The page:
Flashpoints | Security | East Asia

Chinese Vessels Enter Senkaku Islands Territorial Sea for Longest Duration Since 2012. Why Now?

According to the Japan Coast Guard, Chinese vessels remained in the territorial sea around the disputed islets for 30 hours.

Ankit Panda
Chinese Vessels Enter Senkaku Islands Territorial Sea for Longest Duration Since 2012. Why Now?
Credit: Japanese government photo via Wikimedia Commons

It’s getting tougher to keep on top of all the friction between China and countries along its territorial peripheries lately. After all, with ongoing spikes in disputes in the South China Sea, with India, and — as of a few days ago — with Bhutan, there’s a lot to take in.

The East China Sea, where China unilaterally declared an air defense identification zone in 2013, continues to be an important hotspot for Chinese irredentist behavior. Beijing continues to claim the Japan-administered Senkaku Islands and it appears that, along with growing tensions elsewhere, the China-Japan dispute over these islets is heating up again.

Last week, Japan Coast Guard officials said that Chinese patrol ships entered the 12-nautical-mile claimed territorial waters around the disputed islands and remained there for “an extended time.” According to NHK News, the Japan Coast Guard said that the incursion last week “was the longest intrusion into the territorial waters by Chinese ships since the Japanese government purchased some of the Senkaku Islands from a private Japanese owner in 2012.” The incursion lasted for around 30 hours.

That’s a notable benchmark. Of course, Chinese forays into the territorial sea and contiguous zone around the islands have been nothing new. After high tensions and a diplomatic chill between the September 2012 nationalization of the islands by the Japanese government, relations between Beijing and Tokyo returned to a more normal baseline by around 2015.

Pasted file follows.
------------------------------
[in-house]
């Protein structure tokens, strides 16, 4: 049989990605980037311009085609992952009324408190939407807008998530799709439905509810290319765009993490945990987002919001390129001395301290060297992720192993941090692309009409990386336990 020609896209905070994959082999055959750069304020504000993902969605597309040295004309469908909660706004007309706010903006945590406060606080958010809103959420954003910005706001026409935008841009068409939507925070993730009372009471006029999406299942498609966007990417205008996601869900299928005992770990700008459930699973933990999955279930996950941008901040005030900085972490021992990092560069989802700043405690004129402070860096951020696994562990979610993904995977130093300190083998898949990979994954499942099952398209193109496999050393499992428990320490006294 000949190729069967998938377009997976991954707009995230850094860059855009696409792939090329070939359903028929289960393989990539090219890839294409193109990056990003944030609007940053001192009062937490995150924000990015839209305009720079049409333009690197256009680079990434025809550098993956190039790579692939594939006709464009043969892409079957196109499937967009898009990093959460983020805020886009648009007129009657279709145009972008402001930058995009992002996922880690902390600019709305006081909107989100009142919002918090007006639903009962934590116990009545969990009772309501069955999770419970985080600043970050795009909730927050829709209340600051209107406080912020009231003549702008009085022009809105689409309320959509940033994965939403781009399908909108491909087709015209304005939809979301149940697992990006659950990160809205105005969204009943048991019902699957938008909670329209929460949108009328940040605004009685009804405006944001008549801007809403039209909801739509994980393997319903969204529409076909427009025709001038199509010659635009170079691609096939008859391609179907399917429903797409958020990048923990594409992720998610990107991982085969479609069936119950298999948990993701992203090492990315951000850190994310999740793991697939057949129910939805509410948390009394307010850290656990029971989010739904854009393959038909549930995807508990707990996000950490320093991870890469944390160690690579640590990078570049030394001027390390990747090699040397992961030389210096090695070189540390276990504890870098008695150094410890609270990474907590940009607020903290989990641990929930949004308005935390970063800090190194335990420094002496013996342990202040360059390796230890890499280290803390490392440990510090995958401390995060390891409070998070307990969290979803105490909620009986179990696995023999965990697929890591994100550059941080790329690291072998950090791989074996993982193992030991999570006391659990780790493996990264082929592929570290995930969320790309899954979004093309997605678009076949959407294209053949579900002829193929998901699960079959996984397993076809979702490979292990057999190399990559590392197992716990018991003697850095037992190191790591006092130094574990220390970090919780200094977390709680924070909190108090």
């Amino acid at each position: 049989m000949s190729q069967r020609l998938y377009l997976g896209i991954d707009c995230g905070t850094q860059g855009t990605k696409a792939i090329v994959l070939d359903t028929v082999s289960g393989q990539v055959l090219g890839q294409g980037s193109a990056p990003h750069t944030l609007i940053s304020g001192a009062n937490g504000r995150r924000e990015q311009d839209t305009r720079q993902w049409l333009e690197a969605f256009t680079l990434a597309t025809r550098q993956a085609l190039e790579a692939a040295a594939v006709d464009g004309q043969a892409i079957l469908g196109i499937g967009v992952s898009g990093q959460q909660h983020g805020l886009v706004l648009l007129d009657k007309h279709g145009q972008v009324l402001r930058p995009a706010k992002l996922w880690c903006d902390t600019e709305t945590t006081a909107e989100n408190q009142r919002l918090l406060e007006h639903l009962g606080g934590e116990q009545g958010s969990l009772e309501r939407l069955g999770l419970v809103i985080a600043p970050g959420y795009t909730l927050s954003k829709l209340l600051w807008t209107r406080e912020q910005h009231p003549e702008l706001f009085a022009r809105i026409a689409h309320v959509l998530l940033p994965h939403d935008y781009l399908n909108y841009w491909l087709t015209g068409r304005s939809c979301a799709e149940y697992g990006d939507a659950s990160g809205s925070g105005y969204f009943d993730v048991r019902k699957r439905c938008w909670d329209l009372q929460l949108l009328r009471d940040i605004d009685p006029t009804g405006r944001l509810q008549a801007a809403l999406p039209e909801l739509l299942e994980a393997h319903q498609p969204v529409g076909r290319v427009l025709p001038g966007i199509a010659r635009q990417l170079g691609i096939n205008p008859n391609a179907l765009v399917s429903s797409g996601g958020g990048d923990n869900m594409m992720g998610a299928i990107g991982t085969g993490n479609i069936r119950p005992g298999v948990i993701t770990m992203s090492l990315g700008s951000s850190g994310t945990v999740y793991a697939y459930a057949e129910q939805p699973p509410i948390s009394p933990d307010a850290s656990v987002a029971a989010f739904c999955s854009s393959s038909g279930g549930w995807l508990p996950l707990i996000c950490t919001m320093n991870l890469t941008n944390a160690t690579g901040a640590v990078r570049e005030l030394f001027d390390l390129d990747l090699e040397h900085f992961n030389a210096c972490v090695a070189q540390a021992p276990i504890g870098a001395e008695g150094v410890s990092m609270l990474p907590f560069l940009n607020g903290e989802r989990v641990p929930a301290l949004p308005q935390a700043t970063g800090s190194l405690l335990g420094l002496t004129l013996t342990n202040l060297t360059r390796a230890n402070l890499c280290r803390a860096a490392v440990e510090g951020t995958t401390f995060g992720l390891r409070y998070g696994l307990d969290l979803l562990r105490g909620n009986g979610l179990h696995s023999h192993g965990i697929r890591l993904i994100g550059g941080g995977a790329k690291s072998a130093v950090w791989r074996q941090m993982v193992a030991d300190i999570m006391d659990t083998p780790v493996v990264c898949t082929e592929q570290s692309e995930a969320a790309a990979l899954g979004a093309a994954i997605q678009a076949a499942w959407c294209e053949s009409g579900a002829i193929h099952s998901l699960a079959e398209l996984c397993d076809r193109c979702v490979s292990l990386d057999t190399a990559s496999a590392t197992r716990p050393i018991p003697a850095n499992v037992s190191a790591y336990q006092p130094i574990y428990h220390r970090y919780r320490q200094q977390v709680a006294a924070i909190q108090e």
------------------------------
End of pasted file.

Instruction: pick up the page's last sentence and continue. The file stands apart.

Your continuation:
The latest incursion, similarly, comes at a time when relations between Tokyo and Beijing weren’t necessarily destined for greater friction. Since around 2018, the Abe administration has sought to manage its relationship with China more evenly — particularly in light of greater uncertainty in the United States’ approach to Japan and Asia.

Enjoying this article? Click here to subscribe for full access. Just $5 a month.

What’s notable about the latest Chinese foray into the territorial sea of the Senkaku Islands is that it comes amid an ongoing, intra-party debate on Japan’s China policy within the ruling Liberal Democratic Party in Japan. A vast tent on foreign policy, views within the LDP on the appropriate course for Japan range from ultranationalistic to more pragmatic.

Last week, a group of LDP lawmakers publicly urged the Abe government to cancel an upcoming state visit by Chinese President Xi Jinping to Japan. The rationale was sound: the implementation of China’s new draconian National Security Law in Hong Kong, these lawmakers argued, must be met with costs.

According to Kyodo News, a draft resolution on the issue notes “strong condemnation” of China’s move in Hong Kong. “We cannot help but doubt whether fundamental values such as freedom, human rights and democracy will be upheld,” the text reportedly reads.

Concerns within the LDP about Hong Kong spiked in May, after the Chinese National People’s Congress met to approve the drafting of the recently passed law. An earlier resolution called on Abe to also reconsider the invitation to Xi.

Judging by China’s ongoing activities in the South China Sea and the Himalayas, the challenge to Japanese sovereignty of the Senkakus in the East China Sea recently appears modest — but it will serve as a reminder to the Abe government of what may await Japan if Tokyo does decide to adopt a harder line publicly toward China.

Of course, the Abe government, despite its attempt to hedge uncertainty with the United States by continuing its engagement with China, does not see Beijing as benign. Tokyo’s defense planning, for instance, continues to consider threats from China as a top concern. Hosting Xi for a summit, as a result, need not be incompatible with continued vigilance in the East China Sea amid a broader focus on deterrence.

This raises the possibility that the incursion — timed as it may be alongside a broader increase in Chinese assertiveness along its periphery — is just business as usual: a continued attempt by China to assert sovereignty around these disputed islands by making its presence known. After all, it appears unlikely that Tokyo’s strategic decision-making will be significantly influenced either way.